Beckwith v SRA – are there implications for the regulation of professional accountants who face sexual misconduct allegations?
The High Court has, for the first time, considered the validity of a Public Space Protection Order and ruled in favour, at least in part, of a local resident who challenged some controversial restrictions which criminalised the normal behaviour of dogs in council owned parks and public spaces.
Public Space Protection Orders (PSPOs) are instruments available to local authorities under the Anti-social Behaviour, Crime and Policing Act 2014 to deal with activities carried on in public which have a persistent detrimental effect on the quality of life of those in the locality. They allow for criminal penalties to be used against individuals caught breaching an order and worryingly there have been an increasing number of PSPOs being made to crack down on everyday activities such as cycling, busking and, in this case, dog walking.
In October 2017 Richmond Borough Council introduced a wide ranging PSPO which, amongst other non-dog related measures, made it an offence for your dog to ‘cause an annoyance to any other person’ or ‘cause damage to….tree, plant, turf or other Council property’.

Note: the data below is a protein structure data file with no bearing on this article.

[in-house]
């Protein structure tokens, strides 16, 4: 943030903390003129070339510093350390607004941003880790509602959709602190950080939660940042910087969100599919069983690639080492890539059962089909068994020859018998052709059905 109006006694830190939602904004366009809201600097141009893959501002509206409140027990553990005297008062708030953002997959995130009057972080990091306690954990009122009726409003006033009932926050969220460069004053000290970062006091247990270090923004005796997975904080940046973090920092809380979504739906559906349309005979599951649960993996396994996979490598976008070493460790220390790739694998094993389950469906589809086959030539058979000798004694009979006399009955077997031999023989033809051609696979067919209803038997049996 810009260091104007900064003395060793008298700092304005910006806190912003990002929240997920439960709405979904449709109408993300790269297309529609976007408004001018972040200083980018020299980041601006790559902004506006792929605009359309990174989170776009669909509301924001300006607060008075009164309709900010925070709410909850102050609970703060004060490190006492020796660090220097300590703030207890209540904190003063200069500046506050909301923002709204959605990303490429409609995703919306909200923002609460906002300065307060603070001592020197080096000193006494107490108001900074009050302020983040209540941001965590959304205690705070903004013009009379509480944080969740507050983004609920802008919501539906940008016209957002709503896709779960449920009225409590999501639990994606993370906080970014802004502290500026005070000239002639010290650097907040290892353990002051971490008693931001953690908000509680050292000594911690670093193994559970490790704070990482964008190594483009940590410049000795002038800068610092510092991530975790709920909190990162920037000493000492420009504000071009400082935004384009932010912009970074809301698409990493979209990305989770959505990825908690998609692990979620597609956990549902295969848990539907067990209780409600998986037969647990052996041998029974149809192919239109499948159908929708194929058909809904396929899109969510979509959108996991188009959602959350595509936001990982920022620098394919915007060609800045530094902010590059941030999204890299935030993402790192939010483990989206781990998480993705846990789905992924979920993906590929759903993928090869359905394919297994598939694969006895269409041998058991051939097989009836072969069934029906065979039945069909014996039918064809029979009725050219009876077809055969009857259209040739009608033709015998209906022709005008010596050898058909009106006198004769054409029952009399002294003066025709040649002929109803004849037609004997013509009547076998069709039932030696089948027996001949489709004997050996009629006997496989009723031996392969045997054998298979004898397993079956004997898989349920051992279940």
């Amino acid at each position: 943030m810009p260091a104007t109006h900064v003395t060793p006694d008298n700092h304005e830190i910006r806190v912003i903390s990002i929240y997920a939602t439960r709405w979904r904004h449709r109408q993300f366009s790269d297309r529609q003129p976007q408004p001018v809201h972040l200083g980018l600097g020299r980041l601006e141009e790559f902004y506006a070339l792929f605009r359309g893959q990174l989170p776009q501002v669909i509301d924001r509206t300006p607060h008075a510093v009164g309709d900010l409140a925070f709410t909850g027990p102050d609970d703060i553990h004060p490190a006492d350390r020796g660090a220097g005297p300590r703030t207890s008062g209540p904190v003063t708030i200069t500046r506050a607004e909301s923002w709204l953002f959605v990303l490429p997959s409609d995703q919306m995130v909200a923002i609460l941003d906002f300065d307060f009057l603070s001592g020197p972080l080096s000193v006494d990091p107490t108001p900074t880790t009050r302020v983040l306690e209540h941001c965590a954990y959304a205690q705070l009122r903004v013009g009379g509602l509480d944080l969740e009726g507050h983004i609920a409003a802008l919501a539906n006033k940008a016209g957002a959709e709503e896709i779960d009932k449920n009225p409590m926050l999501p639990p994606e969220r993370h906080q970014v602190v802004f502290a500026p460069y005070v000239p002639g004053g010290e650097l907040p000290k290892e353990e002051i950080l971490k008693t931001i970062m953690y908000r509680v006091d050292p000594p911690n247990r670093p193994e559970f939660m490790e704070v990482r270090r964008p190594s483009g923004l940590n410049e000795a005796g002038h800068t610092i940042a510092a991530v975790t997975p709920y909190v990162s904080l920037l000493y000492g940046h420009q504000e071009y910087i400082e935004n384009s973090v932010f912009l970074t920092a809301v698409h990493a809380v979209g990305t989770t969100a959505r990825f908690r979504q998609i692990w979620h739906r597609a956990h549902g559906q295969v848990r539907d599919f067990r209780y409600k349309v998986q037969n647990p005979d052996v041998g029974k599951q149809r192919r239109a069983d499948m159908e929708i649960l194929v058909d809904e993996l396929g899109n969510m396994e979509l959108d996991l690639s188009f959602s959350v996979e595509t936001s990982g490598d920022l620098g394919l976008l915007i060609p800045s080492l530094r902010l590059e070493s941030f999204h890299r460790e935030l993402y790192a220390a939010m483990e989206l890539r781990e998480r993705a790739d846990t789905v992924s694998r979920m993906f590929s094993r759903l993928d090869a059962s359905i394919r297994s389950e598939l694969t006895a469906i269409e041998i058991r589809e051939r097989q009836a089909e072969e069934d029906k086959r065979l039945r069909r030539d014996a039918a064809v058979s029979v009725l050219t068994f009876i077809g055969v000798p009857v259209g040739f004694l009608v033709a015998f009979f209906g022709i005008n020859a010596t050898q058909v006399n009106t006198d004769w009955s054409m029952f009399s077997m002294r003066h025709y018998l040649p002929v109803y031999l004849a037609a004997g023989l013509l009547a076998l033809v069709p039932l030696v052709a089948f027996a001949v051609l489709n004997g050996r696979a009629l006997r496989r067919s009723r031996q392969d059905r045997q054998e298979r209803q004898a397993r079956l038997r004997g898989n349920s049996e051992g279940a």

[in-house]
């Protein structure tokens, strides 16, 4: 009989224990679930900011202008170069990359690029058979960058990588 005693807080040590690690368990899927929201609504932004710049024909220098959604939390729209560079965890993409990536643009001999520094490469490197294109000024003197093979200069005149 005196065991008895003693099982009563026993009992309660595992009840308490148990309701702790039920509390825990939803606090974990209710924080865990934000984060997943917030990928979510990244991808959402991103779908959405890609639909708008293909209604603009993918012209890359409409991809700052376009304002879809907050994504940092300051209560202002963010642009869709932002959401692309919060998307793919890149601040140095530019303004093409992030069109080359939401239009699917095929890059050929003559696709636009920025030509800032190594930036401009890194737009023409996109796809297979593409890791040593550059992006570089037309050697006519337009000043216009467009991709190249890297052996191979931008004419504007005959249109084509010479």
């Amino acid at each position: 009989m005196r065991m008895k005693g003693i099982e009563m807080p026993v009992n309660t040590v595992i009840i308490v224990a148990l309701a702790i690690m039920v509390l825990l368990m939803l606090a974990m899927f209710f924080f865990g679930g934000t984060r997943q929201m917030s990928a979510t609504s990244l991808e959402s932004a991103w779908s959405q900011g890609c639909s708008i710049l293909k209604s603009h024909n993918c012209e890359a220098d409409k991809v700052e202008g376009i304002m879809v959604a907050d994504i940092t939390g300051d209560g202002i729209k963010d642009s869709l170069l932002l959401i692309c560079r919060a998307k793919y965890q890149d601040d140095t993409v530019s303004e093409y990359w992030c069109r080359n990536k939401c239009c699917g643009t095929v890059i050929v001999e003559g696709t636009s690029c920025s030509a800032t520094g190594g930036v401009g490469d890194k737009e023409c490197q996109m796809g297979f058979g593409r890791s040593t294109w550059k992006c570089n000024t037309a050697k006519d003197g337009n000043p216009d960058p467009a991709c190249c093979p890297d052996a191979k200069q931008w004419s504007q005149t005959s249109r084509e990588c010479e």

Caroline Summers, represented by Kingsley Napley and supported by the Kennel Club, successfully obtained an order from the High Court in April 2018 which quashed these parts of Richmond Council’s PSPO, which the judge described as “objectionable.” This was a victory for responsible dog owners and will hopefully mean that other local authorities have to think more carefully before attempting to criminalise normal lawful activities.
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